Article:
Short of the Day: In ‘Le Miror,’ Life Comes at You Pretty Fast

A lifetime in a few minutes.
By  · Published on June 22nd, 2017

A lifetime in a few minutes.

As I approach 40 years of age, just a few months away now, I don’t yet seem to have any of the panic or regret that tends to be associated with such major birthdays, though I do have one issue: when I look into the mirror, I don’t see a 40-year-old. Sure, I see a guy with a few wrinkles around the eyes and on the brow, and yeah, the chin of my beard will soon be gray instead of brown, but when I look (lovingly) into my own eyes, I still see the same little kid who used to read comic books under the bedsheets, I still see the same teenager who clung to his Nirvana catalogue like it was scripture, I still see the same young man with an ill-advised ponytail stumbling into adulthood, and I still see the 30-year-old cleaning up that last kid’s mistakes and forging ahead. Despite what time, my skin, or my beard tell me, I am the same person I’ve always been, but I’m a brand-new person everyday as well, built of the decisions I make and the successes and failures I endure. I’m a river, like everybody else: never the same in the same place twice.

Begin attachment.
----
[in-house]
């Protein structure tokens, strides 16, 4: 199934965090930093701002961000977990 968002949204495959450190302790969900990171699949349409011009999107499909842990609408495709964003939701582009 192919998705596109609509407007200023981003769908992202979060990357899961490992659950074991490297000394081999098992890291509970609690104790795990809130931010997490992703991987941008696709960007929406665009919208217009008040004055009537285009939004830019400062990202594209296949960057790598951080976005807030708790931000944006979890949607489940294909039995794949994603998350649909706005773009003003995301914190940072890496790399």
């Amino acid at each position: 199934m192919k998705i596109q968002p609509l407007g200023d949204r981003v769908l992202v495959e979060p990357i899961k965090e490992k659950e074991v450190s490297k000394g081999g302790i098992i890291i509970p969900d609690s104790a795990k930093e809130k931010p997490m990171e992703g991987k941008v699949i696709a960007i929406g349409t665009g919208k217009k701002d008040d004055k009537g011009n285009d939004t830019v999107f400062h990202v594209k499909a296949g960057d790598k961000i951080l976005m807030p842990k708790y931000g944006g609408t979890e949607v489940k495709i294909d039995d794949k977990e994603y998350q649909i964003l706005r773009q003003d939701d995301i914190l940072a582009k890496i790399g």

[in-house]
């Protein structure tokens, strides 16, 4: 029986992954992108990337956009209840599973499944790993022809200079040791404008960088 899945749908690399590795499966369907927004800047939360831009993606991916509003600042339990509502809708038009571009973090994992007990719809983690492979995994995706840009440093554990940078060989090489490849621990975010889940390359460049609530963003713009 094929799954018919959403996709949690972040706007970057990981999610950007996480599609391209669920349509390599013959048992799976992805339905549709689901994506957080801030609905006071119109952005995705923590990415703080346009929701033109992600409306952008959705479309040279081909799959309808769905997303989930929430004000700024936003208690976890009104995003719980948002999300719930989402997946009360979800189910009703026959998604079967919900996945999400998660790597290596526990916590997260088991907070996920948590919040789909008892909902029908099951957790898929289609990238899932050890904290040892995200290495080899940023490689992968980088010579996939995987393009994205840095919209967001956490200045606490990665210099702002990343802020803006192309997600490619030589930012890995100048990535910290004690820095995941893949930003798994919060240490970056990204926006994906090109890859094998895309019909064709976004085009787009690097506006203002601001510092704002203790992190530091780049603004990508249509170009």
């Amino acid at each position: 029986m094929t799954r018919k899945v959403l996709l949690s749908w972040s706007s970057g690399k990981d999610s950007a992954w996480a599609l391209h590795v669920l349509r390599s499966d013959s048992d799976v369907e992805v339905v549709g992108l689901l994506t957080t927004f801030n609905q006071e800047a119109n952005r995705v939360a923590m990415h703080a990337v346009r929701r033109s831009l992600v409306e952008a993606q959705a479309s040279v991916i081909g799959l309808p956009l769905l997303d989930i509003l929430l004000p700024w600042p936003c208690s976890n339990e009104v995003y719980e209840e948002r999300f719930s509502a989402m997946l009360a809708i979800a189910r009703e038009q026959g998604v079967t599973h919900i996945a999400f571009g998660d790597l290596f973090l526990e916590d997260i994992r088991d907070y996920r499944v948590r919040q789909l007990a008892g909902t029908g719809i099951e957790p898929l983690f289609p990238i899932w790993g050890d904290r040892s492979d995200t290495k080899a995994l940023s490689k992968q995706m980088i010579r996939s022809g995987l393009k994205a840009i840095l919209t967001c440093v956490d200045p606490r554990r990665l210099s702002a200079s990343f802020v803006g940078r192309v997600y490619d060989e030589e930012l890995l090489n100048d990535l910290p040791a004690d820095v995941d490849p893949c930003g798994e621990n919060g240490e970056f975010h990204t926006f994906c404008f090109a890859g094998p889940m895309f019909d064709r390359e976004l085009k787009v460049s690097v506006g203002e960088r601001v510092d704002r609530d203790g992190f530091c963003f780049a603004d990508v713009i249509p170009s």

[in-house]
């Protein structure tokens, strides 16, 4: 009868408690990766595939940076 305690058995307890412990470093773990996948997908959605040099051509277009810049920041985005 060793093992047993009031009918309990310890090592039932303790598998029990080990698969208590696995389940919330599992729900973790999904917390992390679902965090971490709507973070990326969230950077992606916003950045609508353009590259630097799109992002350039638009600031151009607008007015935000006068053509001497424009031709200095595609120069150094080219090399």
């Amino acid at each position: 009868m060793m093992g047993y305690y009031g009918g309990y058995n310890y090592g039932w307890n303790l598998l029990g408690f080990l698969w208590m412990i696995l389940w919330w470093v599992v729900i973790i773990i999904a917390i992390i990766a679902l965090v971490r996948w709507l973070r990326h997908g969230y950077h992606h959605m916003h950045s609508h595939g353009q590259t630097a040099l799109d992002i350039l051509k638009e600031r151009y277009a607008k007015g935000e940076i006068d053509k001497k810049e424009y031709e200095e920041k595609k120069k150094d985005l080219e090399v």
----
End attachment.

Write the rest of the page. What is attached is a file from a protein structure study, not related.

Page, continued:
Life moves fast, it’s true, but it also moves incredibly slow, so slow that one day you look into the mirror and there’s a stranger you recognize staring back at you, an old man with a little boy’s eyes, an adult who appeared by such minor increments it’s like you snuck up on yourself. This nostalgic, almost paranoid feeling is at the heart of today’s short film selection, Le Miror, from the filmmaking team of Antoine Tinguely and Laurent Fauchère, collectively known as RAMON AND PEDRO. In the span of just a handful of minutes, we watch a little boy grow into an old man via a series of a super-brief vignettes in front of the mirror. Childhood, adolescence, young adulthood, partnership, parenthood, regret, success, happiness, sorrow, middle-age, and the man’s golden years are all covered in the blink of an eye, a testament to both how quickly life moves and how slowly we live it. Funny, sincere, revelatory, and honest, Le Miror is a cautionary tale and a song of triumph at the same time, a lot like life.

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